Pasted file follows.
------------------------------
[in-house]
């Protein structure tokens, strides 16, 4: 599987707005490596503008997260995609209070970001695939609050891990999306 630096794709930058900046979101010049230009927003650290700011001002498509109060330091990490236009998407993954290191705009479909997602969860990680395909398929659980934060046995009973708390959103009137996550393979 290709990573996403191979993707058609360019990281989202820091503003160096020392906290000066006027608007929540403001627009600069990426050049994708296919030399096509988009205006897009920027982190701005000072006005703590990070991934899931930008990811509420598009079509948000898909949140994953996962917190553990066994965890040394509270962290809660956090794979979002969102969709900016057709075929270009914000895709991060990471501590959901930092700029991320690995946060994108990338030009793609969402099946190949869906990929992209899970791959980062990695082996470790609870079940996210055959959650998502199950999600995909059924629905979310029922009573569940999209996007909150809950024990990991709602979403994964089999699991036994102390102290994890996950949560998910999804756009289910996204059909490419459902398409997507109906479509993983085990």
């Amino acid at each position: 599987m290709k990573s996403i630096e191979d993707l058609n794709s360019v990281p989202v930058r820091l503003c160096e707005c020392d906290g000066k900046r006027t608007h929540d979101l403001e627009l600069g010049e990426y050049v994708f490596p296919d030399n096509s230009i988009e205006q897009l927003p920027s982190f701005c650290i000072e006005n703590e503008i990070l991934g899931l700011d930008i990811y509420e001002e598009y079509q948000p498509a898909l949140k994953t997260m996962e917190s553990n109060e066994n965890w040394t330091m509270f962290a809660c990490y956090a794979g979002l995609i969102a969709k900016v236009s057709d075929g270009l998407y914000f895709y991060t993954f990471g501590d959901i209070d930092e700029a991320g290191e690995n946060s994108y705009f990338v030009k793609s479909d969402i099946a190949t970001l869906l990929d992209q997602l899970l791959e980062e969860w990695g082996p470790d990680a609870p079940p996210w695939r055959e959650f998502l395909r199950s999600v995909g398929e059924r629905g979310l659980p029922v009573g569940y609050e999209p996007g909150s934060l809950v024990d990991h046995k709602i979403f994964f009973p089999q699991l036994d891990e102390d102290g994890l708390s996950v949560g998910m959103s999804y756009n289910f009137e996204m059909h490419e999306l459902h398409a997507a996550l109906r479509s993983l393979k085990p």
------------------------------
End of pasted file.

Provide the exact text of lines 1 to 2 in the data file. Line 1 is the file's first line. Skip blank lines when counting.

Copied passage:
[in-house]
């Protein structure tokens, strides 16, 4: 599987707005490596503008997260995609209070970001695939609050891990999306 630096794709930058900046979101010049230009927003650290700011001002498509109060330091990490236009998407993954290191705009479909997602969860990680395909398929659980934060046995009973708390959103009137996550393979 290709990573996403191979993707058609360019990281989202820091503003160096020392906290000066006027608007929540403001627009600069990426050049994708296919030399096509988009205006897009920027982190701005000072006005703590990070991934899931930008990811509420598009079509948000898909949140994953996962917190553990066994965890040394509270962290809660956090794979979002969102969709900016057709075929270009914000895709991060990471501590959901930092700029991320690995946060994108990338030009793609969402099946190949869906990929992209899970791959980062990695082996470790609870079940996210055959959650998502199950999600995909059924629905979310029922009573569940999209996007909150809950024990990991709602979403994964089999699991036994102390102290994890996950949560998910999804756009289910996204059909490419459902398409997507109906479509993983085990």